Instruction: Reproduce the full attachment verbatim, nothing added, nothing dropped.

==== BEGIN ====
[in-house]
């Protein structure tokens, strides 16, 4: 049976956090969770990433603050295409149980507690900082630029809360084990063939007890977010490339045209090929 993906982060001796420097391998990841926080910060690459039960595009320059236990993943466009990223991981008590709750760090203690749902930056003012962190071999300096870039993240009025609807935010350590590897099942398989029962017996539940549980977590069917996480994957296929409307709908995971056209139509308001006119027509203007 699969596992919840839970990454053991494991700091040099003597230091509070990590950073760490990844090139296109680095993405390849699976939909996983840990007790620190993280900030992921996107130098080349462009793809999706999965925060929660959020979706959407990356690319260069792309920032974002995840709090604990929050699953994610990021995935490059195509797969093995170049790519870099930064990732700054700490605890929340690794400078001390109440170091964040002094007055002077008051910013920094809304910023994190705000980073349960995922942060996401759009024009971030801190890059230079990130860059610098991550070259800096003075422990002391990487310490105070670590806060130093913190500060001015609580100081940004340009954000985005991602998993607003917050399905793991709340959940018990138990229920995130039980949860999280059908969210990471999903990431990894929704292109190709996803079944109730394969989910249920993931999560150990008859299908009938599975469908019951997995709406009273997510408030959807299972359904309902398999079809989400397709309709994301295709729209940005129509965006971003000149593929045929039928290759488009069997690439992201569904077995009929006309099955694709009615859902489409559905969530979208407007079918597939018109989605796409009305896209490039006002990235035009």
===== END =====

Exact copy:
[in-house]
């Protein structure tokens, strides 16, 4: 049976956090969770990433603050295409149980507690900082630029809360084990063939007890977010490339045209090929 993906982060001796420097391998990841926080910060690459039960595009320059236990993943466009990223991981008590709750760090203690749902930056003012962190071999300096870039993240009025609807935010350590590897099942398989029962017996539940549980977590069917996480994957296929409307709908995971056209139509308001006119027509203007 699969596992919840839970990454053991494991700091040099003597230091509070990590950073760490990844090139296109680095993405390849699976939909996983840990007790620190993280900030992921996107130098080349462009793809999706999965925060929660959020979706959407990356690319260069792309920032974002995840709090604990929050699953994610990021995935490059195509797969093995170049790519870099930064990732700054700490605890929340690794400078001390109440170091964040002094007055002077008051910013920094809304910023994190705000980073349960995922942060996401759009024009971030801190890059230079990130860059610098991550070259800096003075422990002391990487310490105070670590806060130093913190500060001015609580100081940004340009954000985005991602998993607003917050399905793991709340959940018990138990229920995130039980949860999280059908969210990471999903990431990894929704292109190709996803079944109730394969989910249920993931999560150990008859299908009938599975469908019951997995709406009273997510408030959807299972359904309902398999079809989400397709309709994301295709729209940005129509965006971003000149593929045929039928290759488009069997690439992201569904077995009929006309099955694709009615859902489409559905969530979208407007079918597939018109989605796409009305896209490039006002990235035009």